Section 61 Consent: A Guide for Contractors and Developers

12.03.2024 2 min read

What is a Section 61 Consent, and why should a contractor or developer consider applying for it? 

A Section 61 consent, under the Control of Pollution Act 1974, is often applied when a contractor or a developer is to carry out construction works that are likely to have a significant impact on the local community due to the generation of noise and vibration on site.  

The consent is obtained by applying to the local authority before commencing the works and typically involves outlining the planned works, working hours, a plan of how potential noise and vibration will be minimised through the adoption of Best Practicable Means (BPM), and often includes noise and vibration predictions of the works and noise and vibration monitoring proposals.  

There are several reasons why a contractor or developer should consider applying for a Section 61 consent. It demonstrates a proactive approach to environmental management, helps avoid a Section 60 abatement notice, and can improve stakeholder relations by showing consideration for the local community.  

From the date of submission of a Section 61 application, the local authority has 28 days to either grant or refuse consent. The duration of a Section 61 consent is typically 6 months, but local authorities have the power to limit the duration of the consent when granting it. They can also grant consent with conditions attached to reduce the environmental impact and protect the community.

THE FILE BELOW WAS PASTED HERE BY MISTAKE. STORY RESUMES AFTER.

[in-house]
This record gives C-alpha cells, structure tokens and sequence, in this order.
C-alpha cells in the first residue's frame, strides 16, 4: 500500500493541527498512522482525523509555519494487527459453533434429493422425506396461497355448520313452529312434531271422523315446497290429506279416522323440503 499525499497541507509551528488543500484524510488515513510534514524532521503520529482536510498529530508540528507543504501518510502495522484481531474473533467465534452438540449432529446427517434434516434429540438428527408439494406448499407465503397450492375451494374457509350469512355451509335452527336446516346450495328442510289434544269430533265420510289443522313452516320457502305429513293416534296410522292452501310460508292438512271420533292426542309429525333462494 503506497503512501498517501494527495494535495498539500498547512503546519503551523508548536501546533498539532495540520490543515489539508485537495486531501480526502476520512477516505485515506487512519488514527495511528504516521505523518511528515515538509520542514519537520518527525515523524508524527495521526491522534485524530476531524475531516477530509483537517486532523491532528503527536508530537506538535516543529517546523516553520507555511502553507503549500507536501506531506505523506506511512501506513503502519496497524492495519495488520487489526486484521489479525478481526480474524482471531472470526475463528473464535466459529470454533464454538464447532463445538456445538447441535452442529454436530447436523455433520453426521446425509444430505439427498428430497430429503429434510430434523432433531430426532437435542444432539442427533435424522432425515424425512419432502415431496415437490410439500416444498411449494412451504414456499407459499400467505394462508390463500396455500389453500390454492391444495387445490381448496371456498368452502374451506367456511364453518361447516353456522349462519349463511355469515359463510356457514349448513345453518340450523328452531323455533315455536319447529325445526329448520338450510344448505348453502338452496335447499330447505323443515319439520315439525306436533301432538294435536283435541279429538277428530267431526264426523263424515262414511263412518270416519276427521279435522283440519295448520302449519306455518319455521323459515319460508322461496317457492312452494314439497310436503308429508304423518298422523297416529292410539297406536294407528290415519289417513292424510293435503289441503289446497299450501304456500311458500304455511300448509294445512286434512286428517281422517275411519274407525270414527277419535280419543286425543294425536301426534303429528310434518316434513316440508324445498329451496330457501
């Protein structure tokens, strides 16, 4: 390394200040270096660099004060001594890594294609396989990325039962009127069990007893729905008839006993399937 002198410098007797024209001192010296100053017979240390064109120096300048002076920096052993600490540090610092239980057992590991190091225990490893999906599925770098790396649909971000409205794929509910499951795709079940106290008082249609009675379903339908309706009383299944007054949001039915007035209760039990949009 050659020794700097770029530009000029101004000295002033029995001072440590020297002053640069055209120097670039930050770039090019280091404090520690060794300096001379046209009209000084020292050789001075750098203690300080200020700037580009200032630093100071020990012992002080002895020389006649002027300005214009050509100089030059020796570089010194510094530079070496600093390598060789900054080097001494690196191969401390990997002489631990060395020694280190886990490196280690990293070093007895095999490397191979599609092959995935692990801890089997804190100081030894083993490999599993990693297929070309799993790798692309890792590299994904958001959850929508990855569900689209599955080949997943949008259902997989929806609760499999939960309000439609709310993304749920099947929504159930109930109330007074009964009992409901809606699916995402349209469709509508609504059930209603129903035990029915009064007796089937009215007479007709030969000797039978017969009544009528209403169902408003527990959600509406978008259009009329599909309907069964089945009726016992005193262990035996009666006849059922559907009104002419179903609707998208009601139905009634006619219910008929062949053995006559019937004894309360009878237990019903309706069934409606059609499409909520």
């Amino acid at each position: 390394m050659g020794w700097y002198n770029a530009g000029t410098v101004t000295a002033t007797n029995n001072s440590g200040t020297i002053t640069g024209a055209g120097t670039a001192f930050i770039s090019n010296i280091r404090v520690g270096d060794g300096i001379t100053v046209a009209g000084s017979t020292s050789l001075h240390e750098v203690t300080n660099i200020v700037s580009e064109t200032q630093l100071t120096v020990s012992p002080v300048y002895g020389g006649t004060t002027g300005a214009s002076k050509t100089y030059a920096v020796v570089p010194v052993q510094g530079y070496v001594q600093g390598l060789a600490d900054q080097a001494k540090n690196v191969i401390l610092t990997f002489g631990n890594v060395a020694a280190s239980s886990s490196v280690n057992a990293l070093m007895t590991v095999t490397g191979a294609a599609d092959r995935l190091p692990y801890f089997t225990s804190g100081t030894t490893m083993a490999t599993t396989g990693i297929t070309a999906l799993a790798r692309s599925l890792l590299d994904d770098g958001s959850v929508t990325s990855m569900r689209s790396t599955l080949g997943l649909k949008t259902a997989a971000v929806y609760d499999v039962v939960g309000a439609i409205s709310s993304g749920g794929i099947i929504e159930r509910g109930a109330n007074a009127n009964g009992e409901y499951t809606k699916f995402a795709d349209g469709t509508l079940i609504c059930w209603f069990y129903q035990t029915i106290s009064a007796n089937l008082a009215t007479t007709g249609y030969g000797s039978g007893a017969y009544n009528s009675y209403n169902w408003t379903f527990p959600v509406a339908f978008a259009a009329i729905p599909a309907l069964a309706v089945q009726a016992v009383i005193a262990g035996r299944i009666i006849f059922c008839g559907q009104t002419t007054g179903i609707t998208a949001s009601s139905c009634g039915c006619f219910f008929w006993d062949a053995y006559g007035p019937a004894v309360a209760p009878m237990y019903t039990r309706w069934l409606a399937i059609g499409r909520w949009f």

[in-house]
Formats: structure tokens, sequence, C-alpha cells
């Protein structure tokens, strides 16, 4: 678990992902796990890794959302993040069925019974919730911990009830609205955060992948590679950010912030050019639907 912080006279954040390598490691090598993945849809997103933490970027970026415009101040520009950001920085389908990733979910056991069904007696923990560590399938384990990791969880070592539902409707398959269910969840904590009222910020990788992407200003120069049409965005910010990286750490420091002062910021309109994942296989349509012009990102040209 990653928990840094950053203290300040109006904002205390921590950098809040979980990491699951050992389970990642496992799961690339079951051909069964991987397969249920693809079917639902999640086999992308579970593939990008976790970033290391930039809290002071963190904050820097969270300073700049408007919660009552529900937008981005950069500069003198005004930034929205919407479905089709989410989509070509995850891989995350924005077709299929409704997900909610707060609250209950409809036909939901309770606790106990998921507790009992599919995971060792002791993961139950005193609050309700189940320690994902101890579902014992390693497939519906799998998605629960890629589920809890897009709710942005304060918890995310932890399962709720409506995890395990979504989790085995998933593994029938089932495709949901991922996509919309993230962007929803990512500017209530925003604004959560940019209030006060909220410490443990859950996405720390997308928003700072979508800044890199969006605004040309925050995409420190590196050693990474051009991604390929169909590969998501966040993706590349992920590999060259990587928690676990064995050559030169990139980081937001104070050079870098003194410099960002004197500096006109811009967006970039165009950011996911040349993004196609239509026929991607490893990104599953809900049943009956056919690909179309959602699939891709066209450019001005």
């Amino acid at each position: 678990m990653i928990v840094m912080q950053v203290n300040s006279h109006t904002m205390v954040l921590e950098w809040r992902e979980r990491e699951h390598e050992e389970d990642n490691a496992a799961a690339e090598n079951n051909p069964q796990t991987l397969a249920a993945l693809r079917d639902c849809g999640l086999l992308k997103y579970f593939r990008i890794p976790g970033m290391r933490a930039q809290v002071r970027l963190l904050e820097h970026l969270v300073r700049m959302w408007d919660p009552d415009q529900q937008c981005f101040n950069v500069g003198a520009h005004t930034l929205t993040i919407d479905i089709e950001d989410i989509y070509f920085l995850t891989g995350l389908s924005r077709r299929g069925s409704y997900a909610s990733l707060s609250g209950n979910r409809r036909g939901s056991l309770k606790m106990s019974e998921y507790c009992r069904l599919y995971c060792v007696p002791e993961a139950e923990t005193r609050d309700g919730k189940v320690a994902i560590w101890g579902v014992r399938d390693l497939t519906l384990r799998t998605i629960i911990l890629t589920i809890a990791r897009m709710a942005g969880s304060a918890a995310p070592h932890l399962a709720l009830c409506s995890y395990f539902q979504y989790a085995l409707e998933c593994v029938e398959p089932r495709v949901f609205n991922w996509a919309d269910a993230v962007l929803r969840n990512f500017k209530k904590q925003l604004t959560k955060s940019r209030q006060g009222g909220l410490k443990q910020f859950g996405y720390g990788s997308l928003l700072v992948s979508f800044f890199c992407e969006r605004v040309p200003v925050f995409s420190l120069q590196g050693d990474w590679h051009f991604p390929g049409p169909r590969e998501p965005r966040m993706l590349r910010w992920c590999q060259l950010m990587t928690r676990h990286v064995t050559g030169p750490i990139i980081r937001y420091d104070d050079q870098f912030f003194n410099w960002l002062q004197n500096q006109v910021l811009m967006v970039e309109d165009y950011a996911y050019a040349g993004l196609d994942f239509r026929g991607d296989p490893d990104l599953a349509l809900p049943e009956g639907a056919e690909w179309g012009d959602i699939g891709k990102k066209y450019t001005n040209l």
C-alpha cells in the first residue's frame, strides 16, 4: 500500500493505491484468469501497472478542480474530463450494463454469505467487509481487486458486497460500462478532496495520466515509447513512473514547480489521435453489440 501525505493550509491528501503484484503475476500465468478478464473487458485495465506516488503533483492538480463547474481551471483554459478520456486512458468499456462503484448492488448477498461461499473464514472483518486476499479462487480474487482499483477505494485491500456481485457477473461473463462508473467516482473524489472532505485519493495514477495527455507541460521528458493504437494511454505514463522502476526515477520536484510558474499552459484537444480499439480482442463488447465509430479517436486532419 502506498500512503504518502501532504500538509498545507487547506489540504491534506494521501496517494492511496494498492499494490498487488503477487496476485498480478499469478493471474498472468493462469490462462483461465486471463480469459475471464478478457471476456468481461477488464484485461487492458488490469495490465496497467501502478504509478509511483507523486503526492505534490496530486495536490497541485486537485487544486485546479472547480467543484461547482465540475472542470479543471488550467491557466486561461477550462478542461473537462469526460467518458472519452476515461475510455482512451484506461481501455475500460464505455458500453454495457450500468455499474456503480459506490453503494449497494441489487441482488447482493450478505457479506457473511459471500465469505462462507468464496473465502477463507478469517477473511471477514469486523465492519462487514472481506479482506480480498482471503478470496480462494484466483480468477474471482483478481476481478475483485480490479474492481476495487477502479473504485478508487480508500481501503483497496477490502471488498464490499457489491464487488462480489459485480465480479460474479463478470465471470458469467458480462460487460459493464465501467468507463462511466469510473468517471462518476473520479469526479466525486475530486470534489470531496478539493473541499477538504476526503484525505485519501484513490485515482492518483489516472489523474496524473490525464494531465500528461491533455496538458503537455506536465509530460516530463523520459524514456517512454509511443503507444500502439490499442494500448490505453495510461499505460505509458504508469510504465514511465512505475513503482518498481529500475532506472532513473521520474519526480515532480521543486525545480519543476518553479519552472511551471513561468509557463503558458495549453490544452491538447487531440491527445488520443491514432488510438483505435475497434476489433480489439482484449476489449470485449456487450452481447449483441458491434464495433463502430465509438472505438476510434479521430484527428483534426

While works can be undertaken without obtaining a Section 61 consent, it leaves a risk that the local authority could serve a Section 60 notice requiring work to be stopped which can lead to project delays. 

For further information on the Section 61 application process, noise and vibration prediction or monitoring, or to discuss applying for consent, please feel free to reach out. 

Key Contacts

Nigel Burton Director - Noise & Vibration
John Fisk Director - Noise & Vibration